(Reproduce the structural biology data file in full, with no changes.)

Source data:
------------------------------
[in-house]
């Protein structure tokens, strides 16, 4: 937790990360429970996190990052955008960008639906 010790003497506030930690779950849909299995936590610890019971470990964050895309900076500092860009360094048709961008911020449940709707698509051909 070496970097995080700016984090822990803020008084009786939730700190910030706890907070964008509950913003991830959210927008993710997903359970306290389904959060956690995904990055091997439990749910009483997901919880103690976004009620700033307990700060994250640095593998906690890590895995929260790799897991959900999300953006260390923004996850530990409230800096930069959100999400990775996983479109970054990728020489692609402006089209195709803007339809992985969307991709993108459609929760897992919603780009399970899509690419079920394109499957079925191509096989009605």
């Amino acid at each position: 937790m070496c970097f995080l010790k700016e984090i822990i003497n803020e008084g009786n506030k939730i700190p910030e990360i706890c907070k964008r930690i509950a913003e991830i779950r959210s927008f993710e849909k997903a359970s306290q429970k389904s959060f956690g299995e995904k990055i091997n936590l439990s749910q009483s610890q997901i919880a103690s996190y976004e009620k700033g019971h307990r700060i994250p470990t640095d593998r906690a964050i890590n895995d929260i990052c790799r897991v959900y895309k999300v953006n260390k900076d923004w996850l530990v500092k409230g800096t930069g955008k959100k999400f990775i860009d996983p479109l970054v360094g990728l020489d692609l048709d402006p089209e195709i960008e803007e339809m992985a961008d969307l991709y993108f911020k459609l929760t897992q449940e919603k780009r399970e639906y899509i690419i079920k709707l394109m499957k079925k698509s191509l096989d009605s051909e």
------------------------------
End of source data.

[in-house]
């Protein structure tokens, strides 16, 4: 937790990360429970996190990052955008960008639906 010790003497506030930690779950849909299995936590610890019971470990964050895309900076500092860009360094048709961008911020449940709707698509051909 070496970097995080700016984090822990803020008084009786939730700190910030706890907070964008509950913003991830959210927008993710997903359970306290389904959060956690995904990055091997439990749910009483997901919880103690976004009620700033307990700060994250640095593998906690890590895995929260790799897991959900999300953006260390923004996850530990409230800096930069959100999400990775996983479109970054990728020489692609402006089209195709803007339809992985969307991709993108459609929760897992919603780009399970899509690419079920394109499957079925191509096989009605």
């Amino acid at each position: 937790m070496c970097f995080l010790k700016e984090i822990i003497n803020e008084g009786n506030k939730i700190p910030e990360i706890c907070k964008r930690i509950a913003e991830i779950r959210s927008f993710e849909k997903a359970s306290q429970k389904s959060f956690g299995e995904k990055i091997n936590l439990s749910q009483s610890q997901i919880a103690s996190y976004e009620k700033g019971h307990r700060i994250p470990t640095d593998r906690a964050i890590n895995d929260i990052c790799r897991v959900y895309k999300v953006n260390k900076d923004w996850l530990v500092k409230g800096t930069g955008k959100k999400f990775i860009d996983p479109l970054v360094g990728l020489d692609l048709d402006p089209e195709i960008e803007e339809m992985a961008d969307l991709y993108f911020k459609l929760t897992q449940e919603k780009r399970e639906y899509i690419i079920k709707l394109m499957k079925k698509s191509l096989d009605s051909e």